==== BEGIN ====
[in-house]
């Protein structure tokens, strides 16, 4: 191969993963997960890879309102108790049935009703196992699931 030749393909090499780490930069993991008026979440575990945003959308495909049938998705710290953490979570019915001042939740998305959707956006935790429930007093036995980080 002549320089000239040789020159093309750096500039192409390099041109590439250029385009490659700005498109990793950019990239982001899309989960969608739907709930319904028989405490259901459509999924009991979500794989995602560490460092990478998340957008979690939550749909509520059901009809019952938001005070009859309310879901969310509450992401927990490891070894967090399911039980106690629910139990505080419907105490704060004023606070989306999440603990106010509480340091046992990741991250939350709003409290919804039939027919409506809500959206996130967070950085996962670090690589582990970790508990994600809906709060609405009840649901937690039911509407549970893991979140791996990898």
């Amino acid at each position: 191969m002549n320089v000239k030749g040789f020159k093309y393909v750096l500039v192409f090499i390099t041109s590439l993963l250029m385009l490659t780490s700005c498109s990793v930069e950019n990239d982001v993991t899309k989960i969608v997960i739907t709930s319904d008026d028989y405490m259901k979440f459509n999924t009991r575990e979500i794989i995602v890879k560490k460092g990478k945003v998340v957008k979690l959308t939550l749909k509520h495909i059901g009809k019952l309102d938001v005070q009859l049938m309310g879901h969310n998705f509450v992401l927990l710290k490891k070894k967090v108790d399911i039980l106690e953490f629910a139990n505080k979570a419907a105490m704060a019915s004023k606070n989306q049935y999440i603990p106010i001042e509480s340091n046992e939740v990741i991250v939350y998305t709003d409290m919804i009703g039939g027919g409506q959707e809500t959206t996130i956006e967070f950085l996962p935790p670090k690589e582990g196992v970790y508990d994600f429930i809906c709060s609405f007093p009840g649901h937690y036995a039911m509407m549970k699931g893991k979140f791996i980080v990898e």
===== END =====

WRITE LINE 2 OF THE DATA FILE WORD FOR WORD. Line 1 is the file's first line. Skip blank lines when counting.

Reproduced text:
């Protein structure tokens, strides 16, 4: 191969993963997960890879309102108790049935009703196992699931 030749393909090499780490930069993991008026979440575990945003959308495909049938998705710290953490979570019915001042939740998305959707956006935790429930007093036995980080 002549320089000239040789020159093309750096500039192409390099041109590439250029385009490659700005498109990793950019990239982001899309989960969608739907709930319904028989405490259901459509999924009991979500794989995602560490460092990478998340957008979690939550749909509520059901009809019952938001005070009859309310879901969310509450992401927990490891070894967090399911039980106690629910139990505080419907105490704060004023606070989306999440603990106010509480340091046992990741991250939350709003409290919804039939027919409506809500959206996130967070950085996962670090690589582990970790508990994600809906709060609405009840649901937690039911509407549970893991979140791996990898």